Sitting on a couch in a penthouse hotel suite just blocks from the White House, Ayad Jamal al-Din lets cigar smoke curl in lazy trails around his head as he considers the fate of his nation. "I am not hopeful that Iraq can yet fly alone," he says. It is a familiar refrain that the 49-year-old cleric, a fiercely secular Shiite, conveys to anyone in Washington who is willing to listen.
This Sunday, Iraqis will head to the polls to vote in a national election that will be pivotal to the endgame of the war launched there in 2003. Voting, amidst a new spate of bombings, has already started for the disabled and the military. The chief electoral issues are the same ones that have long mired Iraq in violence: dividing the country's immense oil revenues, the sectarian power balance, and the influence of neighboring countries, particularly Iran. Meanwhile, millions of Iraqis are still displaced, both internally and internationally.
If the election goes off relatively peacefully, the number of U.S. troops in the country is scheduled to fall to under 50,000 by the end of August. Already there are fewer than 100,000 in total, the lowest numbert since the invasion. All combat troops are slated to leave by 2011. The drawdown of U.S. forces is currently ahead of schedule, but it could be delayed if violence spikes or if there is political chaos in the aftermath of the elections, Gen. Ray Odierno, commander of U.S. forces in Iraq, announced last week at the Pentagon.
Over the past year, security has been largely turned over to Iraqi forces, in keeping with the status of forces agreement hashed out by the Bush administration and Baghdad. Iraqi cities are still plagued with a crippled infrastructure and ravaged by spasms of violence—more than 400 have been killed in a spate of bombings targeting government buildings since late summer. But American soldiers are faring better; there have been only two U.S. fatalities resulting from hostile actions in Iraq in the past three months.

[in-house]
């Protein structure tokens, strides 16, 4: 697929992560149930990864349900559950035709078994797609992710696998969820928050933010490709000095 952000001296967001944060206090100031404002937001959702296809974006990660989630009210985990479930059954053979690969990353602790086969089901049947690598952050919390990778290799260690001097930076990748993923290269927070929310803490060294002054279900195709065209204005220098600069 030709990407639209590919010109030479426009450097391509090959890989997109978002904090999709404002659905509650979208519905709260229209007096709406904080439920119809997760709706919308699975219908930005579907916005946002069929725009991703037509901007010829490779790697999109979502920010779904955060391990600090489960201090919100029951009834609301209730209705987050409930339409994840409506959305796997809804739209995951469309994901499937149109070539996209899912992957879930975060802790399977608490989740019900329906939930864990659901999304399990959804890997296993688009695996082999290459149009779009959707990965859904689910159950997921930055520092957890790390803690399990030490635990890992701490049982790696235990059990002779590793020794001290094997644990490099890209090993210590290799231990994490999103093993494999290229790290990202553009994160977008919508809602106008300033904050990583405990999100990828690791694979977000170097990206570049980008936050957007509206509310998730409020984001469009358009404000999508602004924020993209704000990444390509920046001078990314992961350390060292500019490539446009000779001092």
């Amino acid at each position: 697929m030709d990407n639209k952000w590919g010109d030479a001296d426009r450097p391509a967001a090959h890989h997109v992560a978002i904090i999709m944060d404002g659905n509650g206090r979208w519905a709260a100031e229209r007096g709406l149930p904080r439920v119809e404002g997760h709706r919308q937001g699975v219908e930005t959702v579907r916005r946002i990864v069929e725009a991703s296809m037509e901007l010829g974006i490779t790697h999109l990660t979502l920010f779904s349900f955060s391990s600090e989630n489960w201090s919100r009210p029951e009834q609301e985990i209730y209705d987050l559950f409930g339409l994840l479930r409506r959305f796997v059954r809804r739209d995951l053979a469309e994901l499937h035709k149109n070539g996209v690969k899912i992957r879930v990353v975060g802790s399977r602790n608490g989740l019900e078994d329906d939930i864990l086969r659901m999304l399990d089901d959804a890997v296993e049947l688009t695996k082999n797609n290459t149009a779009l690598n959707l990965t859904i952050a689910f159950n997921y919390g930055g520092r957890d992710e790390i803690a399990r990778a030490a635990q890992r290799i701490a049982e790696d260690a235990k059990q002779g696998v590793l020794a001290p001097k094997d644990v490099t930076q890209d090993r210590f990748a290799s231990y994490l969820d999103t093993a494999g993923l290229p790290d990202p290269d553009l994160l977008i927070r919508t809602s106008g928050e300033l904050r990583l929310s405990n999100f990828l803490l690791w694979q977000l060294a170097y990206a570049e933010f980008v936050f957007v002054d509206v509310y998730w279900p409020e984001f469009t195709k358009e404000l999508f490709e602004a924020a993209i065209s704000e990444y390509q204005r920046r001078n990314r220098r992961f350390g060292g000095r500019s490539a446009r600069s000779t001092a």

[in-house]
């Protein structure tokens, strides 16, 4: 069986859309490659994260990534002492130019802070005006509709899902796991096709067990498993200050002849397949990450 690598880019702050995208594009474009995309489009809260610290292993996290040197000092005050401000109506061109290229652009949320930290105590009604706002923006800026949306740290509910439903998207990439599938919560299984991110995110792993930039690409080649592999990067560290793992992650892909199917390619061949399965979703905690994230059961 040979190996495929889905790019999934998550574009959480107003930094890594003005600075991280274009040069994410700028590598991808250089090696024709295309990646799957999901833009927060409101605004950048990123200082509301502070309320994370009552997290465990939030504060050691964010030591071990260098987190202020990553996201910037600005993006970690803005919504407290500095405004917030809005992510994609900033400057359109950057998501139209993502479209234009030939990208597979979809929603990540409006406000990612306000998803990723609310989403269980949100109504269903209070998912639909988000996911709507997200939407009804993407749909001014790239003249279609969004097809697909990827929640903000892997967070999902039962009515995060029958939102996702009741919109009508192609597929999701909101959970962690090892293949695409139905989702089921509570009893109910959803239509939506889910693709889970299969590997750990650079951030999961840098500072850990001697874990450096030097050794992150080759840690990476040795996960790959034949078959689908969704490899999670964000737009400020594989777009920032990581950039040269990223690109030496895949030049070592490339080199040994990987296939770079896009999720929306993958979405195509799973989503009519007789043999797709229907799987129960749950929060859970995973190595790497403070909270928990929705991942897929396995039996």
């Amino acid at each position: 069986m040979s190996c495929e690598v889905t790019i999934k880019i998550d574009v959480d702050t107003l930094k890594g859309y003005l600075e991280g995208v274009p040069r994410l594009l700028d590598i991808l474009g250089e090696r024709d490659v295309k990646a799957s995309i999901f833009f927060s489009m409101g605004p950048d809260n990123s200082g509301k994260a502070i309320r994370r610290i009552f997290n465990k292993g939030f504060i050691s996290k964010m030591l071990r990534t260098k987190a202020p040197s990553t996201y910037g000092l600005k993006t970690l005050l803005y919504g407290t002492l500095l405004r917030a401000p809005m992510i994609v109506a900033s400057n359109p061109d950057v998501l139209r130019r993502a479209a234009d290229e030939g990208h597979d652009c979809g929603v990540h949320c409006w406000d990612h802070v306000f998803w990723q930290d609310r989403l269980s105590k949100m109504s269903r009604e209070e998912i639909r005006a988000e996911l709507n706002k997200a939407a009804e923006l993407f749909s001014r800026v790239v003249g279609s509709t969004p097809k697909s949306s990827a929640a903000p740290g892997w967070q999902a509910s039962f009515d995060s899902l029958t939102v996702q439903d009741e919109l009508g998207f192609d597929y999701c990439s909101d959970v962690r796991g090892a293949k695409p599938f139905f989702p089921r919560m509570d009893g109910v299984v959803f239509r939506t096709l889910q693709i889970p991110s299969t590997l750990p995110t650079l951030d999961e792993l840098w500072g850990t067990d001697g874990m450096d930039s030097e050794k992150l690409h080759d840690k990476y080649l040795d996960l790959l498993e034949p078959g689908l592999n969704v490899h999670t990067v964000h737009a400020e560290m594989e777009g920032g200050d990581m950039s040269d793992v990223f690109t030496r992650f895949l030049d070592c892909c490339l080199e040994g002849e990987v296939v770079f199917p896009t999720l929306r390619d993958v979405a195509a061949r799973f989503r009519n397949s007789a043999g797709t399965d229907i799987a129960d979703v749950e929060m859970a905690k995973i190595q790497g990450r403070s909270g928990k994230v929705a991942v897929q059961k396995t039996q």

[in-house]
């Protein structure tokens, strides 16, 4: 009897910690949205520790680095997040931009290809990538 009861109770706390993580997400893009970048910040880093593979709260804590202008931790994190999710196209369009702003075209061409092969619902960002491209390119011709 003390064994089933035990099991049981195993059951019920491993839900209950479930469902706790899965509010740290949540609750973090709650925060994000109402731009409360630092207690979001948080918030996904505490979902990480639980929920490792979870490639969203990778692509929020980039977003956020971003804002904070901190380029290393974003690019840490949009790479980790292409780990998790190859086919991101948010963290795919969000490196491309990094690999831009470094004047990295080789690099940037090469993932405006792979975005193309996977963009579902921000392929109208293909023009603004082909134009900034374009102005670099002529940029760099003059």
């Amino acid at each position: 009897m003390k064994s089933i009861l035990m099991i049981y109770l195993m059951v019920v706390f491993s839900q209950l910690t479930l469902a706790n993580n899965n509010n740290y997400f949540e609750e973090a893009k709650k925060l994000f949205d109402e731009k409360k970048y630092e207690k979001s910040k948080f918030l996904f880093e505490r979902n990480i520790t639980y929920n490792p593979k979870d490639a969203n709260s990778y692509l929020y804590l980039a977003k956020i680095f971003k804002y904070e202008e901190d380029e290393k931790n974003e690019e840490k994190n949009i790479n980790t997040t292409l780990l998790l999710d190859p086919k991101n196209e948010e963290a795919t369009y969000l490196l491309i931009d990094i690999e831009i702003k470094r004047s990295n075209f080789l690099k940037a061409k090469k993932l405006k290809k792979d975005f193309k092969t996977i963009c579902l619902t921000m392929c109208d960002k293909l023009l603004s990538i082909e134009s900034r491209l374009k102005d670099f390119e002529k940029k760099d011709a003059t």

As the American footprint in Iraq has shrunk, the influence of neighboring countries has grown. And there are discouraging signs that some of the sectarian wounds, sutured during the past year, are again tearing open. In January, an Iraqi government panel led by Ahmad Chalabi banned hundreds of mostly Sunni politicians from standing for election on the grounds that they were too closely associated with Saddam Hussein's regime. American officials and many Iraqis fear the growing influence of Chalabi and other Shiites who are said to be linked to Iran, but they have few tools to counter it.
Three weeks ago, in the wake of the ban and reports of Iranian meddling with the upcoming vote, Iraq's second-most influential Sunni politician yanked his slate of candidates from the ballot and urged Sunnis to boycott the entire process. It's a chilling echo of a similar boycott in 2005, which preceded widespread sectarian bloodletting.
The fragility of the political situation in Baghdad, the growing influence of Iran, and the risk of renewed sectarian friction were the gist of al-Din's message to Washington. "There is not now the will, but Americans will be sorry that they have not done more to prevent Iran from strongly influencing the election," al-Din says. It is unclear, however, what, if anything, politicians inside the beltway are willing to do about it.
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